The Reformers


Not in the camp his victory lies
 Or triumph in the market-place,
Who is his Nation's sacrifice
To turn the judgement from his race.

Happy is he who, bred and taught
 By sleek, sufficing Circumstance,
Whose Gospel was the apparelled thought,
 Whose Gods were Luxury and Chance,

Seese, on the threshold of his days,
 The old life shrivel like a scroll,
And to unheralded dismays
 Submits his body and his soul;

The fatted shows wherein he stood
 Foregoing, and the idiot pride,
That he may prove with his own blood
 All that his easy sires denied,

Ultimate issues, primal springs,
 Demands, abasements, penalties,
The imperishable plinth of things
 Seen and unseen, that touch our peace.

For, though ensnaring ritual dim
 His vision through the after-years,
Yet virtue shall go out of him,
Example profiting his peers.

With great things charged he shall not hold
 Aloof till great occasion rise,
But serve, full-harnessed, as of old,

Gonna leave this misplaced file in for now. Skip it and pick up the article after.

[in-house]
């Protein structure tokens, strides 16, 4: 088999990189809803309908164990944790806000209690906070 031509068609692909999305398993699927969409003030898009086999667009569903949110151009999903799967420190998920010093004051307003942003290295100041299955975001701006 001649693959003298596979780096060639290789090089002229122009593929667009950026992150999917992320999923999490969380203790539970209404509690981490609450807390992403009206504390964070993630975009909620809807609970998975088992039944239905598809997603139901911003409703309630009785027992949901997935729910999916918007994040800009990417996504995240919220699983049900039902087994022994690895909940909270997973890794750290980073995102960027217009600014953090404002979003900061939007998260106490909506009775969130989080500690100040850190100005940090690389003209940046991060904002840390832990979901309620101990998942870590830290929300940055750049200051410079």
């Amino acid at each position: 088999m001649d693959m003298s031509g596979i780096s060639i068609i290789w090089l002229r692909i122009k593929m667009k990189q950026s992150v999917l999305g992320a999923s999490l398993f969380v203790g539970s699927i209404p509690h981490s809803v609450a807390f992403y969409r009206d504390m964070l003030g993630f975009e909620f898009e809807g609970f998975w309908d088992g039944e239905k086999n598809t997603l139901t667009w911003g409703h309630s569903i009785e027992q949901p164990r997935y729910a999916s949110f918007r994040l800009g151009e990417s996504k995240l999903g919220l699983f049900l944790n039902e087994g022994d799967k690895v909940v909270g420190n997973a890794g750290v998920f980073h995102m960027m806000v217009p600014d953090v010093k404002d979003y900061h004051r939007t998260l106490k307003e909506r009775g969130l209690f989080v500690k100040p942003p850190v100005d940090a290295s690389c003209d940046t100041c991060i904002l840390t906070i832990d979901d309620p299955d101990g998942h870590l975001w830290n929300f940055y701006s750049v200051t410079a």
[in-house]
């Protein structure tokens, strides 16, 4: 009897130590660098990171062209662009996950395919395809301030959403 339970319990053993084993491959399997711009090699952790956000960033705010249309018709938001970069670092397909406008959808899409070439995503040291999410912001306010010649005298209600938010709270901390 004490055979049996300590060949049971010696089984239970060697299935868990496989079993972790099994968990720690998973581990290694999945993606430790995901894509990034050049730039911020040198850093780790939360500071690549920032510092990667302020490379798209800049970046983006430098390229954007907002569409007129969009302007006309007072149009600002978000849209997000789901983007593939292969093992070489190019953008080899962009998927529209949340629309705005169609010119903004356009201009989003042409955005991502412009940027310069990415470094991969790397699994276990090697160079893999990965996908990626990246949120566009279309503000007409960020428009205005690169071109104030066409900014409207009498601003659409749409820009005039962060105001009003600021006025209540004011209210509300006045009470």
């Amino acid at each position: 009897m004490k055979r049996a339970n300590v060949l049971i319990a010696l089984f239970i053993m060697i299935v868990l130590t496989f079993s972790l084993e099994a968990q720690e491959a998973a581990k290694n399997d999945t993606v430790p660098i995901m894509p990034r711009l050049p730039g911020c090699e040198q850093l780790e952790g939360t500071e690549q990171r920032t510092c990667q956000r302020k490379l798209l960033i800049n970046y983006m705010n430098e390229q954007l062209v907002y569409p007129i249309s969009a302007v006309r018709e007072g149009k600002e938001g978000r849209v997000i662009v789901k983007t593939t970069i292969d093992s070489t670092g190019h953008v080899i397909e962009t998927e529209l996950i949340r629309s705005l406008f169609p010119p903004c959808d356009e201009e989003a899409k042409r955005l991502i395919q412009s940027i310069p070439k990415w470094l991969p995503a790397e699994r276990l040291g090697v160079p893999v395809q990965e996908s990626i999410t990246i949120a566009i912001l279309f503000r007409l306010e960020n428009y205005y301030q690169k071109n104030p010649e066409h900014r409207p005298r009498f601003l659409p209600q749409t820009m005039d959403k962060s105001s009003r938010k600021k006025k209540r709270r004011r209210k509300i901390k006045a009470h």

The Days that are the Destinies.

He shall forswear and put away
 The idols of his sheltered house;
And to Necessity shall pay
 Unflinching tribute of his vows.

He shall not plead another's act,
 Nor bind him in another's oath
To weigh the Word above the Fact,
 Or make or take excuse for sloth.

The yoke he bore shall press him still,
 And, long-ingrained effort goad
To find, to fasion, and fulfil
 The cleaner life, the sterner code.

Not in the camp his victory lies,
 The world (unheeding his return)
Shall see it in his children's eyes
 And from his grandson's lips shall learn!


facebook share button twitter share button reddit share button share on pinterest pinterest

Add The Reformers to your library.

Return to the Rudyard Kipling library , or . . . Read the next poem; The Return

© 2022